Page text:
A Walk Through the Woods
“Are we there yet” is not normally the sort of complaint you’d hear during a walk in the forest. A long frustrating car journey with fractious kids in the back? Yes. A post-Christmas amble in the countryside in search of historical culture? Not really: but it seemed somehow appropriate on this occasion. We had been trudging along muddy tracks for some time, believing that we would soon be arriving at our destination. Unfortunately, the Burgruine Neuscharfeneck remained stubbornly elusive. We trudged along the muddy paths some more before deciding reluctantly to call it a day. Daylight was fading fast, the weather was threatening to turn from overcast to something wetter, and we didn’t want to be caught on the forest tracks after dark. Annoyingly, the ruins could be sensed almost directly above us, but there seemed to be no way up. We (the “we” being my partner and I, that is) went home.
Twelve months later we had another go. On this occasion, the weather was fine but misty. We had also decided on a different route up the hill. The ruins of Neusharfeneck Castle in the Palatinate Forest (the literal translation is “new sharp edge”) cannot be accessed directly by road, so ensuring we were heading up the right forest track was crucial.
The omens for a good day out were encouraging. The sun was beginning to disperse the early morning fog. The map on the information display board confirmed the route. The car parking area was virtually empty, and we appeared to have the hillside to ourselves. Remnants of an early winter snowfall a few days previously lingered in sheltered pockets amongst the trees.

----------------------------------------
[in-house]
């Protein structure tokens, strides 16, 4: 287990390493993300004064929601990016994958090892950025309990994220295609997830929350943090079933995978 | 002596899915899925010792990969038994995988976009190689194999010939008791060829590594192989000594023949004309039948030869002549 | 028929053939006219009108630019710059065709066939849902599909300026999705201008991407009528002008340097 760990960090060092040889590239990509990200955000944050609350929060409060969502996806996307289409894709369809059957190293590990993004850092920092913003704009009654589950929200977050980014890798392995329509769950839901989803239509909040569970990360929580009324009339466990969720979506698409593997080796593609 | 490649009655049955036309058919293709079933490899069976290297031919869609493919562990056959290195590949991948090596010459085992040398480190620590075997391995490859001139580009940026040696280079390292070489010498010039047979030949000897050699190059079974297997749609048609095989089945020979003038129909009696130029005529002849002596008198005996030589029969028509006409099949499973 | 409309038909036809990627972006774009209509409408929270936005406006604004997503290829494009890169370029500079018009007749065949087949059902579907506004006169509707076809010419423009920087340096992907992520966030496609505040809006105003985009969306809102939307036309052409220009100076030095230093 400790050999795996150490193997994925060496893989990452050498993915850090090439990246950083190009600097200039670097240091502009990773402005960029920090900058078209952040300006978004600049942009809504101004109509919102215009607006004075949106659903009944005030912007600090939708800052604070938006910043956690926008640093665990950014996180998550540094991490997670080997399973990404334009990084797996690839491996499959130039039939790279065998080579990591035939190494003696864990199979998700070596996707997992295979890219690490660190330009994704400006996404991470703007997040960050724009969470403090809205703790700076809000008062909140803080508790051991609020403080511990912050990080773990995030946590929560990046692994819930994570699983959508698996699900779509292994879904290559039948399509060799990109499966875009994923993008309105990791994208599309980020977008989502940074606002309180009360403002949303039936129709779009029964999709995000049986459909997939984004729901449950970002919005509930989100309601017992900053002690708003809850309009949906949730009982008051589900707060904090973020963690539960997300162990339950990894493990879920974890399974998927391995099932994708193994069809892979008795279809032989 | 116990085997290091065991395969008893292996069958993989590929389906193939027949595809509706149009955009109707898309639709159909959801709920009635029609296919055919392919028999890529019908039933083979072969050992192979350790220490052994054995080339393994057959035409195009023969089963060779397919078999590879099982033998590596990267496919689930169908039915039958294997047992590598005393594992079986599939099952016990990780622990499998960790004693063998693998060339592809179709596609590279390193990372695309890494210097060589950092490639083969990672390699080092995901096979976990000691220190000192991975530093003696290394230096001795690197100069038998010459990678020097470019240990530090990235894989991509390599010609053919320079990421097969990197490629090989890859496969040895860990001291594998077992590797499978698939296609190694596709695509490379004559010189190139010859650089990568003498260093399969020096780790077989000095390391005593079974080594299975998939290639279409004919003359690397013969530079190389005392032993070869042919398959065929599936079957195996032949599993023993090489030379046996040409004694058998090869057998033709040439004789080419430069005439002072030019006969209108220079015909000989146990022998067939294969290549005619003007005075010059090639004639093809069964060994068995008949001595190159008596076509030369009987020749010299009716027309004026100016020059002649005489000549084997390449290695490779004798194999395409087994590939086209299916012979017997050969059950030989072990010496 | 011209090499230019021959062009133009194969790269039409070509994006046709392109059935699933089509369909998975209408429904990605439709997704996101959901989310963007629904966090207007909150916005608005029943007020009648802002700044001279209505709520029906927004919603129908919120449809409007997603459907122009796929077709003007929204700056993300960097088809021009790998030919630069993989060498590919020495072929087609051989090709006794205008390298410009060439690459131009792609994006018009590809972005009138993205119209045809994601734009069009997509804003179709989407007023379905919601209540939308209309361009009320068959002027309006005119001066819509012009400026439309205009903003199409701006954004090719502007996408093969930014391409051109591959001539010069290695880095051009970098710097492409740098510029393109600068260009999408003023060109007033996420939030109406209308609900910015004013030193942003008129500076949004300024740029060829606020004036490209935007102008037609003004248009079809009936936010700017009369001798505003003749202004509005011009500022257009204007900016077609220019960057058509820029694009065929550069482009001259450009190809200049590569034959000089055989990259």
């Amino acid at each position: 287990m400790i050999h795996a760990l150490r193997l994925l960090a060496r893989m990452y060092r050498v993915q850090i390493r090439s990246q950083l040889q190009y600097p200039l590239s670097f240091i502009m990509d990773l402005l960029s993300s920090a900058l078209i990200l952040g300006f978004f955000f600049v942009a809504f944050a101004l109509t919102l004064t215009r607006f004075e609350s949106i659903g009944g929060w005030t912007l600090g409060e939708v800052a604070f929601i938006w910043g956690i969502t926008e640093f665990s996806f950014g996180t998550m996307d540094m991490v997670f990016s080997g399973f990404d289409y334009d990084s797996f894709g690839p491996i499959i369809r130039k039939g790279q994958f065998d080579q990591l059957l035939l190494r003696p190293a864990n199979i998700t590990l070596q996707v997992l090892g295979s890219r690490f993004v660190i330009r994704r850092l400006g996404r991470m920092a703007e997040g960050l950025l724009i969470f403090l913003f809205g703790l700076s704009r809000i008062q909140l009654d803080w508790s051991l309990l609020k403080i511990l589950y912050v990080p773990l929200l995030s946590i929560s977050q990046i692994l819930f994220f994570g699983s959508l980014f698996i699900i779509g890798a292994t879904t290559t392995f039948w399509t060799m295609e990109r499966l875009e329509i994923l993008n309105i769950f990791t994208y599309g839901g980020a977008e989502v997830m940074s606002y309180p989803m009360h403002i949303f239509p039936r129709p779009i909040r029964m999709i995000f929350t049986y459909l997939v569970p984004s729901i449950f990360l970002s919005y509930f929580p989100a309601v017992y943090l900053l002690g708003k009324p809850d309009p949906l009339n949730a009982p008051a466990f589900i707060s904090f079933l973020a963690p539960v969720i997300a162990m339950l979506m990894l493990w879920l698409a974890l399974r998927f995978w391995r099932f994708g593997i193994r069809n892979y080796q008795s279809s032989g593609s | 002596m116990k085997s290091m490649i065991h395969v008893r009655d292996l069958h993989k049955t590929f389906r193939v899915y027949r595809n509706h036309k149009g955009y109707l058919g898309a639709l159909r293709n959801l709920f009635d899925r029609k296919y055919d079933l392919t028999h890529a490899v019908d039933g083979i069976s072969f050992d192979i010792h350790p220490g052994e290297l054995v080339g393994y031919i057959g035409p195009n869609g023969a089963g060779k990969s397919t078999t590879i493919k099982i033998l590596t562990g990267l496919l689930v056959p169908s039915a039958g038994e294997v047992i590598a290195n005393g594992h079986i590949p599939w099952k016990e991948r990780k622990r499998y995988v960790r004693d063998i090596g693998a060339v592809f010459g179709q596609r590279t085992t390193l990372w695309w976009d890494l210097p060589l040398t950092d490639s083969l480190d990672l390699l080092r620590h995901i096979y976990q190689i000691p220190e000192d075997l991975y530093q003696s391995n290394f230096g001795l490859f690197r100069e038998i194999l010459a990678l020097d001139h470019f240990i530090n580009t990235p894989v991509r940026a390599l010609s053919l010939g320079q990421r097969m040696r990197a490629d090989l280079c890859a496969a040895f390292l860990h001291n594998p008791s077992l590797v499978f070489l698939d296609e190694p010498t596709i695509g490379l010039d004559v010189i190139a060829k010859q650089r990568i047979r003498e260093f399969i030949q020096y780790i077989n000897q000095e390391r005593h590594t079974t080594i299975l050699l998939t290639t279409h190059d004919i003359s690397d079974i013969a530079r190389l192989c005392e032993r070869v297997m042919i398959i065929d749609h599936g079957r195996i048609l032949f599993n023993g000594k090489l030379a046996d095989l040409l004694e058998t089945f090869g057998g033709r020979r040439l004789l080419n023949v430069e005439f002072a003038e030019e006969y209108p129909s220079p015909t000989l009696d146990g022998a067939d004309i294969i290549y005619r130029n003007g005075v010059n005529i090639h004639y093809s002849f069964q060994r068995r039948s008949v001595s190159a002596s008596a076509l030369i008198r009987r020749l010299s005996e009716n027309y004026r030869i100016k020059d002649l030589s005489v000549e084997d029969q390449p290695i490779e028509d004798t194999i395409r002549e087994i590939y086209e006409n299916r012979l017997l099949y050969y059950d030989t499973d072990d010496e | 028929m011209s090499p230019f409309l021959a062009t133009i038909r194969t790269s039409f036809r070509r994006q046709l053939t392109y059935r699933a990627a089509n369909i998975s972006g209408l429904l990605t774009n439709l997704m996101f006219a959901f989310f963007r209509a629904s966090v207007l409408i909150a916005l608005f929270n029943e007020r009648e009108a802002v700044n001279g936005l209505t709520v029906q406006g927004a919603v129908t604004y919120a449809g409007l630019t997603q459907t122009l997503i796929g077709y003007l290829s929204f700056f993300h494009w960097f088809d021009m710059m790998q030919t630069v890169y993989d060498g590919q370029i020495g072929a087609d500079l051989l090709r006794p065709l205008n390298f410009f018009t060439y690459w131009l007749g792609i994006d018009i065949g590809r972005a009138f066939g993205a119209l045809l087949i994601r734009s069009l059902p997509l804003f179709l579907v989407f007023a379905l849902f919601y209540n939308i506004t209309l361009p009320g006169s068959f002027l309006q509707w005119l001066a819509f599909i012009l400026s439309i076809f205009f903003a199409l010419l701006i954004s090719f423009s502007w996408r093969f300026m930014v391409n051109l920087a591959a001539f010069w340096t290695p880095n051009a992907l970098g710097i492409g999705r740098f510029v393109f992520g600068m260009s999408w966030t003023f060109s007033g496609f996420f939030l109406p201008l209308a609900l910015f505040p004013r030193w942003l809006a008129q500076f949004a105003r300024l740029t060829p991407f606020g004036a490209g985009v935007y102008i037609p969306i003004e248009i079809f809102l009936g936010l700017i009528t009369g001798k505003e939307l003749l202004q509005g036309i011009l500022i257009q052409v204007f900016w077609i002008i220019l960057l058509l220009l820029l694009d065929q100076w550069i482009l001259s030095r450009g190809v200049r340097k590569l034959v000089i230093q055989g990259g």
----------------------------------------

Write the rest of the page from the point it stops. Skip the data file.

A steady climb along a logging track brought us to a high viewpoint overlooking the Pfälzerwald, with the misty conditions creating a pleasing haze over the mountains in the winter sunlight. The Burg ruins were visible at the end of the ridge line curving around to our left, so we knew we were on the right track this time round.
Walking in the absolute quiet of a sunlit Palatinate Forest is an extremely pleasant experience. Approximately 70% of the forest consists of roughly equal proportions of Pine and Beech. Oak and Spruce account for another 10% each respectively, with the remaining 10% being taken up by Douglas Fir, Larch, Sweet Chestnut and Silver Fir.
The winter-thinned canopy allowed more sunlight to penetrate down to ground level, creating many pools of Komorebi on the forest floor. Komorebi is of course a Japanese word meaning the sunshine filtering through the leaves of a tree or trees: there is — surprisingly — no direct English equivalent.